Originally Posted by TheRusty
Originally Posted by Bode Klammer
Originally Posted by MojoMan
"The dialog between instructor and student should start off with, ' Good morning. I am xxxx. What would you like to work on? I am here to facilitate your learning experience."
If I signed up for a lesson and that was the very first thing the instructor said to me, I would probably just bust out laughing.
I start lessons that way all the time, but I hardly listen to the answer. Most students don't know what they don't know, so they can't tell me what they need to work on. What they don't know is that the reason they can't ski moguls/ice/powder/trees is that they just don't have the fundamental skills to do it. Students think they can learn some special secret movement that will allow them to ski like Ligety or Stenmark, but the truth is all skiers progress fastest when they focus on simple fundamental skills. That's true at all levels, but it's particularly obvious with intermediates. That's why your carving lesson will begin with side steps, and your mogul lesson might begin with side slips on a groomer.
I start most of my non-beginner lessons that way and listen hard to the answer. One time the answer was "Oh I don't want to learn anything. All my skiing friends are dead. I just want someone to ski with." Ok - that one was easy. Sometimes it takes a few tries to get to a meaningful answer, but everyone has a reason for taking a lesson. In addition to asking up front, I also make sure in the lesson summary that everyone got what they came for - or else the lesson keeps going.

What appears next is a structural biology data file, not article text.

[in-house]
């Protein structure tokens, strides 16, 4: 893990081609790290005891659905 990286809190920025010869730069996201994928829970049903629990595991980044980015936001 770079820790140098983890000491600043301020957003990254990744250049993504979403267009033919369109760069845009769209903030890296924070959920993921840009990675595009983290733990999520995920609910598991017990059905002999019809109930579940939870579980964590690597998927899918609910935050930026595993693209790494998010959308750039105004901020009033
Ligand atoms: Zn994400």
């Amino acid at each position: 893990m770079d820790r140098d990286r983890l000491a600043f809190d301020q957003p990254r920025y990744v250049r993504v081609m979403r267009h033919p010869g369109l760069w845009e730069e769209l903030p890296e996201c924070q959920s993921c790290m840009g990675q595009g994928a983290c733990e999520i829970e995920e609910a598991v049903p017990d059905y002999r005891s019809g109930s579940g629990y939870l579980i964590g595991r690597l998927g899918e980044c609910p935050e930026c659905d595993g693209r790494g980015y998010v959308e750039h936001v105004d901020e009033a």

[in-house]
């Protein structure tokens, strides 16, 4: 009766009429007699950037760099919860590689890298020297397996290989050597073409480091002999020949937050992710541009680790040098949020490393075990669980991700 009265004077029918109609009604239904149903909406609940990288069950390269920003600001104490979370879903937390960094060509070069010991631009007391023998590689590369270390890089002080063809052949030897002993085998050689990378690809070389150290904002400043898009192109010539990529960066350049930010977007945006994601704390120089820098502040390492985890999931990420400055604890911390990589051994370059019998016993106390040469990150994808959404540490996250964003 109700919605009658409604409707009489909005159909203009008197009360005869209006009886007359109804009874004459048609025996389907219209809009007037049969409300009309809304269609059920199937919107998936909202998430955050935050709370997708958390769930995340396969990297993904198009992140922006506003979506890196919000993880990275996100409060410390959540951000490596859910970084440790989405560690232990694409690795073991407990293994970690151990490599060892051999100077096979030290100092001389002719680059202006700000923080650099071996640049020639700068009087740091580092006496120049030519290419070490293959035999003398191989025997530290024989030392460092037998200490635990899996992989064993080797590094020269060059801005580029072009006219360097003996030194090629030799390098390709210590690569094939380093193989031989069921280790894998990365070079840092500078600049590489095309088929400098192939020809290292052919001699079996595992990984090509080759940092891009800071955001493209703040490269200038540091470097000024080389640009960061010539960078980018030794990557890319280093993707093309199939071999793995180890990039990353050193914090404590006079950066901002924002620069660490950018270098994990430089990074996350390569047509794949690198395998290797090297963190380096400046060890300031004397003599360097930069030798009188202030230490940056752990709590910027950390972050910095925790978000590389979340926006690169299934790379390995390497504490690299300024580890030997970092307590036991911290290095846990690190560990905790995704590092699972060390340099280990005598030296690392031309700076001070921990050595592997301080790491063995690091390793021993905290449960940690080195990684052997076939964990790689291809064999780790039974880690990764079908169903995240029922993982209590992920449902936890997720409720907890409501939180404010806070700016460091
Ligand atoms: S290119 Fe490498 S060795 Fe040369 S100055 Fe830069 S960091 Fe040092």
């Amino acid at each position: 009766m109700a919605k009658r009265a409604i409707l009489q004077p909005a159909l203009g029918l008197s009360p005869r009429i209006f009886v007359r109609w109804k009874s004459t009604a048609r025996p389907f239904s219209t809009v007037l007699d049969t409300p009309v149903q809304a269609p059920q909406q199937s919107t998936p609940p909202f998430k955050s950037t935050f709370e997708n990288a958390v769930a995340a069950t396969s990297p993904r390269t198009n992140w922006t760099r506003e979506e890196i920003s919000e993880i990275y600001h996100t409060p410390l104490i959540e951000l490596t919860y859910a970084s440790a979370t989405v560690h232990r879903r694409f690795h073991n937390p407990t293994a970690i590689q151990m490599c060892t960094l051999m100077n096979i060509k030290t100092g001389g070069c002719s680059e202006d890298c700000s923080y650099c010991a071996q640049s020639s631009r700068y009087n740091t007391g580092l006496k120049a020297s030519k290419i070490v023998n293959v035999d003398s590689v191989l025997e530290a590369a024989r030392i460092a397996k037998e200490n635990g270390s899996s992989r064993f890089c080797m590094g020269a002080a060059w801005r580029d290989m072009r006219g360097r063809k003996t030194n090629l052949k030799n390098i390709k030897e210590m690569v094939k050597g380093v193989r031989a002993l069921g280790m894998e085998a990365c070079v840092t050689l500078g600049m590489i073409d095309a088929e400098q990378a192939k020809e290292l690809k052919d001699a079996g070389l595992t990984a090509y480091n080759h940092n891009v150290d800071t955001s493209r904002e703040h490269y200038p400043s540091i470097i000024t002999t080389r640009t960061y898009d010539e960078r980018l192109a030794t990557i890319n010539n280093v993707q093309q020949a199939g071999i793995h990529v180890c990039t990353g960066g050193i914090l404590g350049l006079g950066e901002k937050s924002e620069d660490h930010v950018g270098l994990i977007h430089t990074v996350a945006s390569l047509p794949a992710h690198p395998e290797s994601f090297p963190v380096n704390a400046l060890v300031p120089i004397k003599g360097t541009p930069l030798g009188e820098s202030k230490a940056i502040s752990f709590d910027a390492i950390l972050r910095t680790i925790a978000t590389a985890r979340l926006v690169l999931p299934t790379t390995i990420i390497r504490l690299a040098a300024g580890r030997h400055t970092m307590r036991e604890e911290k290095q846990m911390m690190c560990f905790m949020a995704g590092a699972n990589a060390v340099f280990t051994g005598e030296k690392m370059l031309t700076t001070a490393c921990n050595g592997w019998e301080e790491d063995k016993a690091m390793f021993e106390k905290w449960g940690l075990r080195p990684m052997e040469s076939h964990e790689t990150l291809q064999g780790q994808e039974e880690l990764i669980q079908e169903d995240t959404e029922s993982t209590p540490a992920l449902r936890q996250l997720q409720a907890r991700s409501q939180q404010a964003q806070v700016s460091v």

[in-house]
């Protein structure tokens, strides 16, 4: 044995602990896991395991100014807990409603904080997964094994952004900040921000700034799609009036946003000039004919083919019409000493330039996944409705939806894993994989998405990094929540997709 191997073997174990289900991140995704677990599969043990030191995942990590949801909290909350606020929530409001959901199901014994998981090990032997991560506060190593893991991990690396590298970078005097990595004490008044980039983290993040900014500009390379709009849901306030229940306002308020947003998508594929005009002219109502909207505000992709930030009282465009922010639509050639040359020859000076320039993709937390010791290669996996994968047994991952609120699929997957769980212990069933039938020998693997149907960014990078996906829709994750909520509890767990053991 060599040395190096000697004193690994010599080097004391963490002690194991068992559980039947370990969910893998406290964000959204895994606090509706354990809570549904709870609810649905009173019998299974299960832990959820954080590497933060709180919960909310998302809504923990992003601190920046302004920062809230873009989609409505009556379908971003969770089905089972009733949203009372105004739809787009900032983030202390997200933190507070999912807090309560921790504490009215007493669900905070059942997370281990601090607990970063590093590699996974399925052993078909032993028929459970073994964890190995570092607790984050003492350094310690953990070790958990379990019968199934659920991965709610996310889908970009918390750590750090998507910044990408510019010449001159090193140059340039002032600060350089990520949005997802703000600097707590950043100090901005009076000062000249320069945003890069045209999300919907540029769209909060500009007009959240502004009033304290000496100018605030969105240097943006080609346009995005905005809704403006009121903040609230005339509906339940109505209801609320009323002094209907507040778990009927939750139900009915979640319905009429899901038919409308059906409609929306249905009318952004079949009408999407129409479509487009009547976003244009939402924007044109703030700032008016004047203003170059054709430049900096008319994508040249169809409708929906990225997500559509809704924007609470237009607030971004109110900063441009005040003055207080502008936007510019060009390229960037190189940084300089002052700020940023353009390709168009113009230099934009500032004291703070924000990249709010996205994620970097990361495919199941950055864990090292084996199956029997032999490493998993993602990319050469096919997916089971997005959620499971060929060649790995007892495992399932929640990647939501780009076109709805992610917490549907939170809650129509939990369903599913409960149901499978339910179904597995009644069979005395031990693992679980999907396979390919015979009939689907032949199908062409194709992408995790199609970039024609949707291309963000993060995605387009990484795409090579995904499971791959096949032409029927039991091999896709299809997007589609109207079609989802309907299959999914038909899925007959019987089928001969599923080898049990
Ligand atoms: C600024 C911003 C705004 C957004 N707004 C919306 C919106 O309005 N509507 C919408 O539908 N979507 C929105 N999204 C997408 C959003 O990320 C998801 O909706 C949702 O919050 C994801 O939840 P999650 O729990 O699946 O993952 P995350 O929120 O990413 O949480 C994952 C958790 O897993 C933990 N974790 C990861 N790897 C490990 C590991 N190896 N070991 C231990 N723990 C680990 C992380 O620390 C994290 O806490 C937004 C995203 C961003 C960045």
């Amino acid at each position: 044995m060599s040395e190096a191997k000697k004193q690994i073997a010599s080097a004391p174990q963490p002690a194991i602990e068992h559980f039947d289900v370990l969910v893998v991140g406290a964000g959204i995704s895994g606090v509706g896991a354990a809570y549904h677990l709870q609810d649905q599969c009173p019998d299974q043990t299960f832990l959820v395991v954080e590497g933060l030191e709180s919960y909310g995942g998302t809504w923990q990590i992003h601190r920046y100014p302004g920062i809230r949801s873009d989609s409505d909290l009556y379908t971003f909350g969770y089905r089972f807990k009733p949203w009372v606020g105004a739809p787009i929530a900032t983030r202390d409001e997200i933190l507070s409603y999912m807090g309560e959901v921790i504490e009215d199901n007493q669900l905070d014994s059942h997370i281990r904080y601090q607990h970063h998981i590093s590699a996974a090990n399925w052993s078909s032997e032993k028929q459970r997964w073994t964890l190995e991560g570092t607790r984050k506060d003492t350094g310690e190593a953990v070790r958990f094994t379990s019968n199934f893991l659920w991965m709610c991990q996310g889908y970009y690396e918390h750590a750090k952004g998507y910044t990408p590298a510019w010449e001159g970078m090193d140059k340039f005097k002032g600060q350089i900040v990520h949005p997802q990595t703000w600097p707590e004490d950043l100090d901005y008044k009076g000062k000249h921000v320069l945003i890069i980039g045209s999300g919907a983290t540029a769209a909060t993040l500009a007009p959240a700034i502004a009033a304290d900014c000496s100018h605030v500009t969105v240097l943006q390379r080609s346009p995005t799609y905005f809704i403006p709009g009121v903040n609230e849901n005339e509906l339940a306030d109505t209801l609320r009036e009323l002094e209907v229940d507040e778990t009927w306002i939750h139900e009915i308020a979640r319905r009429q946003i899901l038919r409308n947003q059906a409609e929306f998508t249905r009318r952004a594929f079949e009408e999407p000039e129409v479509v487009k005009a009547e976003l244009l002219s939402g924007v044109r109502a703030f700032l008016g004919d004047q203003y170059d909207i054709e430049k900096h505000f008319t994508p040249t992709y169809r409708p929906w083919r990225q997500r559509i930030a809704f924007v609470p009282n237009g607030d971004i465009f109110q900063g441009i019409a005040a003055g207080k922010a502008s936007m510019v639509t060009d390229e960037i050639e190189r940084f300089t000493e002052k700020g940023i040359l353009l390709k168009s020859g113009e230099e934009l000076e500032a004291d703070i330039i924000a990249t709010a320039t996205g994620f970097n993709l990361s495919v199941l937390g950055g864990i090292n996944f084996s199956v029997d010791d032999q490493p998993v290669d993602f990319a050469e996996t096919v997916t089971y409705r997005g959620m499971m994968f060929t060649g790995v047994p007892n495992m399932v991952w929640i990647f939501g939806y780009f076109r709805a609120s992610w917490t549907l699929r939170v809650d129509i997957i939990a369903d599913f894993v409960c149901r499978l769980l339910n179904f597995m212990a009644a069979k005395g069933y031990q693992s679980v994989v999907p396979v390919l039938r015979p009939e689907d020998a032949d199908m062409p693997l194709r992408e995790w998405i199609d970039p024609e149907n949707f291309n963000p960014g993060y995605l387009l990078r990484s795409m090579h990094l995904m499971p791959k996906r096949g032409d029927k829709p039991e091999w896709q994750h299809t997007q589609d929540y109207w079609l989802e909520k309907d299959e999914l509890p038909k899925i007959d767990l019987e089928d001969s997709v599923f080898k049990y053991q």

When I teach math, I never ask what anyone wants to learn, I am the one who did the work to learn what is important, and I tell them what they need to learn. That's why teaching math is better than teaching skiing. That part and the comfortable shoes.
In skiing, I start with the question "what do you want to do?" The answer is always that they want to ski like me, or some variation of that. My response is always "If you want to ski like me, you need to do what I did to learn it." It doesn't matter what they want to do, whether it's ski steeper terrain or powder or moguls, the limitation in their skiing is always the result of some fundamental skill defect. The lesson addresses the goal by working on the fundamental skill, so the lesson plan is determined by the skill that I identify more than by the student's goal. That brings it all back to the same approach I used in my math classes.
A lot of people are not patient enough to work on fundamentals, but that's the only way to make any real progress.